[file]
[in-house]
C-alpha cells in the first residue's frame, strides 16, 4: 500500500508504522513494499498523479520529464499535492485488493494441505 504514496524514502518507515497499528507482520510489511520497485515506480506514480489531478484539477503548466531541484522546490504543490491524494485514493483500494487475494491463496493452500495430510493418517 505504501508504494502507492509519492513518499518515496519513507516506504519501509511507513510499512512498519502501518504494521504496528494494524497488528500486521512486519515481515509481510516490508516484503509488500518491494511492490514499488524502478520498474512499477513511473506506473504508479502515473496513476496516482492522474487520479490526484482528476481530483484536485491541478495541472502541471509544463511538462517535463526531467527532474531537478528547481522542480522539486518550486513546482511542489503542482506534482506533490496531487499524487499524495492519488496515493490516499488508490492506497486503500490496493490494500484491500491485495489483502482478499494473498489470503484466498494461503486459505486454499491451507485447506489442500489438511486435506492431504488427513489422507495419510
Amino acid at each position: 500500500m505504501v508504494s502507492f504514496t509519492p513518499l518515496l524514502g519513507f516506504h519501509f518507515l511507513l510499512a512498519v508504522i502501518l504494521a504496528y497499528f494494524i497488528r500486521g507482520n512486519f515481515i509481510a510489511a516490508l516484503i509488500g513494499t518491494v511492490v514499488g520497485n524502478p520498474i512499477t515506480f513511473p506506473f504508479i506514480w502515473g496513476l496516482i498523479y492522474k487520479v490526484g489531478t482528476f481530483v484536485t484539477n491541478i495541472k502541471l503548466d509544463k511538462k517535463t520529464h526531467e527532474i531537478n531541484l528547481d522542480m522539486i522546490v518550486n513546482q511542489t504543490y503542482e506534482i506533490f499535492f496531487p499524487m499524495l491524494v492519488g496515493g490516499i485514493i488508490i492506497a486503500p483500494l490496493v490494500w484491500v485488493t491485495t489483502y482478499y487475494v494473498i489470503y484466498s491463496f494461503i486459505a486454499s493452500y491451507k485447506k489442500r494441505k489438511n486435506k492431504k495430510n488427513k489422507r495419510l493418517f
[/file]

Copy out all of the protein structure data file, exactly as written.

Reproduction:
[in-house]
C-alpha cells in the first residue's frame, strides 16, 4: 500500500508504522513494499498523479520529464499535492485488493494441505 504514496524514502518507515497499528507482520510489511520497485515506480506514480489531478484539477503548466531541484522546490504543490491524494485514493483500494487475494491463496493452500495430510493418517 505504501508504494502507492509519492513518499518515496519513507516506504519501509511507513510499512512498519502501518504494521504496528494494524497488528500486521512486519515481515509481510516490508516484503509488500518491494511492490514499488524502478520498474512499477513511473506506473504508479502515473496513476496516482492522474487520479490526484482528476481530483484536485491541478495541472502541471509544463511538462517535463526531467527532474531537478528547481522542480522539486518550486513546482511542489503542482506534482506533490496531487499524487499524495492519488496515493490516499488508490492506497486503500490496493490494500484491500491485495489483502482478499494473498489470503484466498494461503486459505486454499491451507485447506489442500489438511486435506492431504488427513489422507495419510
Amino acid at each position: 500500500m505504501v508504494s502507492f504514496t509519492p513518499l518515496l524514502g519513507f516506504h519501509f518507515l511507513l510499512a512498519v508504522i502501518l504494521a504496528y497499528f494494524i497488528r500486521g507482520n512486519f515481515i509481510a510489511a516490508l516484503i509488500g513494499t518491494v511492490v514499488g520497485n524502478p520498474i512499477t515506480f513511473p506506473f504508479i506514480w502515473g496513476l496516482i498523479y492522474k487520479v490526484g489531478t482528476f481530483v484536485t484539477n491541478i495541472k502541471l503548466d509544463k511538462k517535463t520529464h526531467e527532474i531537478n531541484l528547481d522542480m522539486i522546490v518550486n513546482q511542489t504543490y503542482e506534482i506533490f499535492f496531487p499524487m499524495l491524494v492519488g496515493g490516499i485514493i488508490i492506497a486503500p483500494l490496493v490494500w484491500v485488493t491485495t489483502y482478499y487475494v494473498i489470503y484466498s491463496f494461503i486459505a486454499s493452500y491451507k485447506k489442500r494441505k489438511n486435506k492431504k495430510n488427513k489422507r495419510l493418517f